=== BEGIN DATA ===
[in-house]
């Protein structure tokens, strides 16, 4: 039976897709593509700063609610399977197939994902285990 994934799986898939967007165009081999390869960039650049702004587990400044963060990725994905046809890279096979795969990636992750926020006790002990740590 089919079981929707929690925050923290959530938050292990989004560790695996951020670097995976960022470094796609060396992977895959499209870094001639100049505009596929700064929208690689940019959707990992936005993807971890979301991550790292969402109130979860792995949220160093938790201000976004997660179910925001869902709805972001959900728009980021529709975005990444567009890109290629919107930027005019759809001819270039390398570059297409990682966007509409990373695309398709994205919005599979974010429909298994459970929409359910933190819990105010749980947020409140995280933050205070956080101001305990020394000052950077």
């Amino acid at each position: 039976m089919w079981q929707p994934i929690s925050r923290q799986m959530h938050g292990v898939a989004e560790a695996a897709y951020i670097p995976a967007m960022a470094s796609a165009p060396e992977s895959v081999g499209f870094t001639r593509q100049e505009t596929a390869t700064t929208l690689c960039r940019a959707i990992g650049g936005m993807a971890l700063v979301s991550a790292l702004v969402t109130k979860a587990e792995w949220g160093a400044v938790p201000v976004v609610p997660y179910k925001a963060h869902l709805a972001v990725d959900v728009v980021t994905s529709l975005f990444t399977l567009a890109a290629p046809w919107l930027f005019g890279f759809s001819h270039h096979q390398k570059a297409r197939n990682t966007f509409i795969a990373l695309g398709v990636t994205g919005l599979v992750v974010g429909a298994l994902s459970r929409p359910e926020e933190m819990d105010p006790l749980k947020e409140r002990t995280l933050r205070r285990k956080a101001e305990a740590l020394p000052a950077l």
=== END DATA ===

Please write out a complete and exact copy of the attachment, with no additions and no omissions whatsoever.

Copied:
[in-house]
């Protein structure tokens, strides 16, 4: 039976897709593509700063609610399977197939994902285990 994934799986898939967007165009081999390869960039650049702004587990400044963060990725994905046809890279096979795969990636992750926020006790002990740590 089919079981929707929690925050923290959530938050292990989004560790695996951020670097995976960022470094796609060396992977895959499209870094001639100049505009596929700064929208690689940019959707990992936005993807971890979301991550790292969402109130979860792995949220160093938790201000976004997660179910925001869902709805972001959900728009980021529709975005990444567009890109290629919107930027005019759809001819270039390398570059297409990682966007509409990373695309398709994205919005599979974010429909298994459970929409359910933190819990105010749980947020409140995280933050205070956080101001305990020394000052950077």
């Amino acid at each position: 039976m089919w079981q929707p994934i929690s925050r923290q799986m959530h938050g292990v898939a989004e560790a695996a897709y951020i670097p995976a967007m960022a470094s796609a165009p060396e992977s895959v081999g499209f870094t001639r593509q100049e505009t596929a390869t700064t929208l690689c960039r940019a959707i990992g650049g936005m993807a971890l700063v979301s991550a790292l702004v969402t109130k979860a587990e792995w949220g160093a400044v938790p201000v976004v609610p997660y179910k925001a963060h869902l709805a972001v990725d959900v728009v980021t994905s529709l975005f990444t399977l567009a890109a290629p046809w919107l930027f005019g890279f759809s001819h270039h096979q390398k570059a297409r197939n990682t966007f509409i795969a990373l695309g398709v990636t994205g919005l599979v992750v974010g429909a298994l994902s459970r929409p359910e926020e933190m819990d105010p006790l749980k947020e409140r002990t995280l933050r205070r285990k956080a101001e305990a740590l020394p000052a950077l």